Neuralink, the secretive neuroscience startup co-founded by Elon Musk, has been even more quiet than usual these days. That is, until this week when it released a YouTube video of a monkey appearing to play the classic video game Pong with its mind.
The video stars Pager, a 9-year-old macaque monkey who had a Neuralink implanted in either side of his brain roughly six weeks prior, according to the narrator. And apparently, he loves Pong.
Before he learned how to play the game with his mind, though, researchers first conditioned him to use a joystick, rewarding him with “a tasty banana smoothie” through a straw whenever he moved an on-screen cursor to certain lit-up squares on a grid.
While he was maneuvering the joystick and happily slurping up his smoothie, the Neuralink devices in his brain recorded his brain activity, monitoring more than 2,000 electrodes implanted in the region of Pager’s motor cortex that controls hand and arm movements. Researchers could also interface with the devices in real-time by pairing their phones via Bluetooth.
That Neuralink data was then fed into a “decoder algorithm” to train it to predict Pager’s intended hand movements in real-time based on which neurons were firing. Following a short calibration period, the decoder understood Pager’s neural patterns well enough that the joystick was no longer needed. The narrator says that even with it disconnected, Pager continues to move the cursor around using only his mind. He then appears to play a game of so-called MindPong with no joystick in sight.
“A monkey is literally playing a video game telepathically using a brain chip!!” Musk said in a tweet sharing the video Thursday.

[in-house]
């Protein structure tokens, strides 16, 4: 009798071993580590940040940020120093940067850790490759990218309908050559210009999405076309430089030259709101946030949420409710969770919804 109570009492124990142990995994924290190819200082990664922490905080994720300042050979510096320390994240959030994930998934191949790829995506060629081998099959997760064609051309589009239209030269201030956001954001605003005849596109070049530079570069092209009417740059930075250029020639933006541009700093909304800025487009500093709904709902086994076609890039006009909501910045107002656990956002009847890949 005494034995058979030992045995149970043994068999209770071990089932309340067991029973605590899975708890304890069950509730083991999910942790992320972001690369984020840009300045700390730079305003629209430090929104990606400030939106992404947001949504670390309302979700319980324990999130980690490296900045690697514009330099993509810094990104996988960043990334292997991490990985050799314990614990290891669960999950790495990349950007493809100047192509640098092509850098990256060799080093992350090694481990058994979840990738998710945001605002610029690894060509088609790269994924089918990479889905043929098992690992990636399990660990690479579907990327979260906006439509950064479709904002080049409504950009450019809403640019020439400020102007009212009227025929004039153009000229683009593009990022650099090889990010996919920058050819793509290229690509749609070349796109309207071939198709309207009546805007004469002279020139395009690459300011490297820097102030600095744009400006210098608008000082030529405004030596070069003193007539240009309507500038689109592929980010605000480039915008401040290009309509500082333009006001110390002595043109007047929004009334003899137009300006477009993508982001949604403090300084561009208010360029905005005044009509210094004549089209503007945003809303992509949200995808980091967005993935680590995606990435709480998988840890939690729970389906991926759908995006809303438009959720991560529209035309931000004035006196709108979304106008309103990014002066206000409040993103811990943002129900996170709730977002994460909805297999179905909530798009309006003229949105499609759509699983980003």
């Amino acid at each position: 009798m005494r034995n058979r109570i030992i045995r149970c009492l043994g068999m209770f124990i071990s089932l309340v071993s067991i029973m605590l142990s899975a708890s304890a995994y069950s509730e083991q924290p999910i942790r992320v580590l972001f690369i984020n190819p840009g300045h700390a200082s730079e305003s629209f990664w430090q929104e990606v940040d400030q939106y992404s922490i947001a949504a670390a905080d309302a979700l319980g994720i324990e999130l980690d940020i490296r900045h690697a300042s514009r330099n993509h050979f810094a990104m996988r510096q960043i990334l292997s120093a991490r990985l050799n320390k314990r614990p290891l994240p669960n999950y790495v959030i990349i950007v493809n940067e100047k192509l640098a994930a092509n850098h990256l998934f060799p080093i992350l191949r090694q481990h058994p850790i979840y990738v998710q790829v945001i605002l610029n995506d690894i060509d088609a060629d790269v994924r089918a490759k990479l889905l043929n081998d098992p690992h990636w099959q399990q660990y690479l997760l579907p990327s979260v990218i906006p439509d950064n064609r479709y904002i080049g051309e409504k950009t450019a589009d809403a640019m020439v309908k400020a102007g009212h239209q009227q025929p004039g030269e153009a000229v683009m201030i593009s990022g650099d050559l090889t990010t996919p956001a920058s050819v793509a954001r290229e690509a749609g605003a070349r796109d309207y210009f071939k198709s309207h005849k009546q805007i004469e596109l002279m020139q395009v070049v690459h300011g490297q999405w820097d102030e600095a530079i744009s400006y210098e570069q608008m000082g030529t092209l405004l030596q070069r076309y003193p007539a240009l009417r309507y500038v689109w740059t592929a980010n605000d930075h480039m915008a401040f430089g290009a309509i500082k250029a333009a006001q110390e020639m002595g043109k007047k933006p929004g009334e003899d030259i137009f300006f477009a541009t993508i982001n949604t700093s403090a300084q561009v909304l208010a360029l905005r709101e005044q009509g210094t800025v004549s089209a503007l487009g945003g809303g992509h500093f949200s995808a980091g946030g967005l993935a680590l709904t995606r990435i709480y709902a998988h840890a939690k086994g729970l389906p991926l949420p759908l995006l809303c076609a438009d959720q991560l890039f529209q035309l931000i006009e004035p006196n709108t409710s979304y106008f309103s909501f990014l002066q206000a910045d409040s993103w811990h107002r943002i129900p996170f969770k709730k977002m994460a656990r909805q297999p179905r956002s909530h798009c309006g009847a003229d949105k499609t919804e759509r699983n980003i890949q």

More than four million people have watched it since then, and it’s currently among the top 10 trending videos on YouTube. If you’re interested, Neuralink also shared a video showing what the raw data behind Pager’s neural activity looks like while he’s busy playing.
Musk went on to discuss future plans for Neuralink’s devices in a series of tweets, echoing the video’s narrator that the ultimate goal for this technology is to enable people with paralysis to operate their computer or phone via their mind.
The initial versions of the device “will enable someone with paralysis to use a smartphone with their mind faster than someone using thumbs,” Musk wrote. “Later versions will be able to shunt signals from Neuralinks in brain to Neuralinks in body motor/sensory neuron clusters, thus enabling, for example, paraplegics to walk again.”
Back in August, Neuralink showed a live demo of the Neuralink implant in action, though on pigs rather than monkeys.
“It’s like a Fitbit in your skull with tiny wires,” Musk said at the time.
Musk has posed a bevy of science fiction-esque uses for Neuralink’s research since launching the company in 2017. They’ve ranged from more practical examples like treating brain disorders such as Parkinson’s disease, epilepsy, and depression and the aforementioned mobility assistance for paralyzed people, to the fantastical, i.e. boosting our puny human brain functions so we can happily coexist with our eventual AI overlords.
Before any of that can happen, though, Neuralink will need to jump through a series of regulatory hoops if it ever wants the chance to become a medical device approved for human use. In July, Musk announced that the U.S. Food and Drug Administration designated Neuralink a “breakthrough device,” a status that should fast-track its federal review process. As much as it can, at least, given the government’s glacial pace for these kinds of things. It could still be years or even decades before we see any significant progress on the legal front.
In the meantime, maybe Neuralink can teach Pager to play a few more games with his mind. I think they’re missing a huge opportunity if the next one isn’t something from the Donkey Kong series. Or even better: Ape Escape.